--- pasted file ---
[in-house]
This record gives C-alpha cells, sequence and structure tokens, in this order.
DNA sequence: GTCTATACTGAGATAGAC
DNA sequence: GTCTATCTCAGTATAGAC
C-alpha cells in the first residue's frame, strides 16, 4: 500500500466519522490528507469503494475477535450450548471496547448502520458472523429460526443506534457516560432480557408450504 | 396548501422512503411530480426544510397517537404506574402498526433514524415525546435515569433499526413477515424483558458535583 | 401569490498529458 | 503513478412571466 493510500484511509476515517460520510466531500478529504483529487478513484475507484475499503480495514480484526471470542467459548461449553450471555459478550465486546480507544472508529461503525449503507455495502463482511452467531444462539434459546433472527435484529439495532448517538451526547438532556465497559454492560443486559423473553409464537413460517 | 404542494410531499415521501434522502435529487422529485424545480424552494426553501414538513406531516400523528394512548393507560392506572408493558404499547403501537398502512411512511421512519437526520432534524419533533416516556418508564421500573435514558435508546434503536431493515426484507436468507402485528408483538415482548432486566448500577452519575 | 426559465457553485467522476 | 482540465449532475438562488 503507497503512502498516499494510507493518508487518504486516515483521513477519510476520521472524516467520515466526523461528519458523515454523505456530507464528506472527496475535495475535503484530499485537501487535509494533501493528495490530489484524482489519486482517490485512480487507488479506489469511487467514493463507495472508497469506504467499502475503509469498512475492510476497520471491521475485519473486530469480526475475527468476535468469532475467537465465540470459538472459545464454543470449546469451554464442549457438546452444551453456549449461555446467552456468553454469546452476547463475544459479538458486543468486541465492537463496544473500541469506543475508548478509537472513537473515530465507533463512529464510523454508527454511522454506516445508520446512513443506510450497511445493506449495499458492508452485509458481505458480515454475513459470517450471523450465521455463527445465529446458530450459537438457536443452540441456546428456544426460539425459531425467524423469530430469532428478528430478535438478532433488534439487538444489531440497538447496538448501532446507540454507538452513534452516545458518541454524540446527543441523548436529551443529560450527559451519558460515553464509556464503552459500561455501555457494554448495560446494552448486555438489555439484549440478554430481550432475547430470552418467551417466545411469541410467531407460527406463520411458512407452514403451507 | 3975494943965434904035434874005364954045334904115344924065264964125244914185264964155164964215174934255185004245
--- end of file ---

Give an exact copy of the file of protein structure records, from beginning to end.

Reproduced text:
[in-house]
This record gives C-alpha cells, sequence and structure tokens, in this order.
DNA sequence: GTCTATACTGAGATAGAC
DNA sequence: GTCTATCTCAGTATAGAC
C-alpha cells in the first residue's frame, strides 16, 4: 500500500466519522490528507469503494475477535450450548471496547448502520458472523429460526443506534457516560432480557408450504 | 396548501422512503411530480426544510397517537404506574402498526433514524415525546435515569433499526413477515424483558458535583 | 401569490498529458 | 503513478412571466 493510500484511509476515517460520510466531500478529504483529487478513484475507484475499503480495514480484526471470542467459548461449553450471555459478550465486546480507544472508529461503525449503507455495502463482511452467531444462539434459546433472527435484529439495532448517538451526547438532556465497559454492560443486559423473553409464537413460517 | 404542494410531499415521501434522502435529487422529485424545480424552494426553501414538513406531516400523528394512548393507560392506572408493558404499547403501537398502512411512511421512519437526520432534524419533533416516556418508564421500573435514558435508546434503536431493515426484507436468507402485528408483538415482548432486566448500577452519575 | 426559465457553485467522476 | 482540465449532475438562488 503507497503512502498516499494510507493518508487518504486516515483521513477519510476520521472524516467520515466526523461528519458523515454523505456530507464528506472527496475535495475535503484530499485537501487535509494533501493528495490530489484524482489519486482517490485512480487507488479506489469511487467514493463507495472508497469506504467499502475503509469498512475492510476497520471491521475485519473486530469480526475475527468476535468469532475467537465465540470459538472459545464454543470449546469451554464442549457438546452444551453456549449461555446467552456468553454469546452476547463475544459479538458486543468486541465492537463496544473500541469506543475508548478509537472513537473515530465507533463512529464510523454508527454511522454506516445508520446512513443506510450497511445493506449495499458492508452485509458481505458480515454475513459470517450471523450465521455463527445465529446458530450459537438457536443452540441456546428456544426460539425459531425467524423469530430469532428478528430478535438478532433488534439487538444489531440497538447496538448501532446507540454507538452513534452516545458518541454524540446527543441523548436529551443529560450527559451519558460515553464509556464503552459500561455501555457494554448495560446494552448486555438489555439484549440478554430481550432475547430470552418467551417466545411469541410467531407460527406463520411458512407452514403451507 | 3975494943965434904035434874005364954045334904115344924065264964125244914185264964155164964215174934255185004245